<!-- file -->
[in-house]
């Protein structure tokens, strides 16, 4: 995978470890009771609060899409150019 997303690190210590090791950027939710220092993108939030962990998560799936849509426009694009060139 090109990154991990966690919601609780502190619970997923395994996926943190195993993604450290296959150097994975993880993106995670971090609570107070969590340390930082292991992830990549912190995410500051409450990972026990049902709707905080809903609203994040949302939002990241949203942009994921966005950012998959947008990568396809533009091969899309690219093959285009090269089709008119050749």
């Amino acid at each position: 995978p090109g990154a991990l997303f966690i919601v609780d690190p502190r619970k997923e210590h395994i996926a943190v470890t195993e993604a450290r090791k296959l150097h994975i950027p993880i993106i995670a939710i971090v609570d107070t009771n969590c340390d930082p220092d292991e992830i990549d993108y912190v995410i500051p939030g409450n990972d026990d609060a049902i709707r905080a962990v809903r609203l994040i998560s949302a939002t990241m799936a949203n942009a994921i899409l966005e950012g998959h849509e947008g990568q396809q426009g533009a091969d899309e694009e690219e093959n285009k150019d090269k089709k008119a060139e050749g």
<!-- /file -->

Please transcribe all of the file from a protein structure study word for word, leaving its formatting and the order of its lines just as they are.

[in-house]
């Protein structure tokens, strides 16, 4: 995978470890009771609060899409150019 997303690190210590090791950027939710220092993108939030962990998560799936849509426009694009060139 090109990154991990966690919601609780502190619970997923395994996926943190195993993604450290296959150097994975993880993106995670971090609570107070969590340390930082292991992830990549912190995410500051409450990972026990049902709707905080809903609203994040949302939002990241949203942009994921966005950012998959947008990568396809533009091969899309690219093959285009090269089709008119050749």
């Amino acid at each position: 995978p090109g990154a991990l997303f966690i919601v609780d690190p502190r619970k997923e210590h395994i996926a943190v470890t195993e993604a450290r090791k296959l150097h994975i950027p993880i993106i995670a939710i971090v609570d107070t009771n969590c340390d930082p220092d292991e992830i990549d993108y912190v995410i500051p939030g409450n990972d026990d609060a049902i709707r905080a962990v809903r609203l994040i998560s949302a939002t990241m799936a949203n942009a994921i899409l966005e950012g998959h849509e947008g990568q396809q426009g533009a091969d899309e694009e690219e093959n285009k150019d090269k089709k008119a060139e050749g």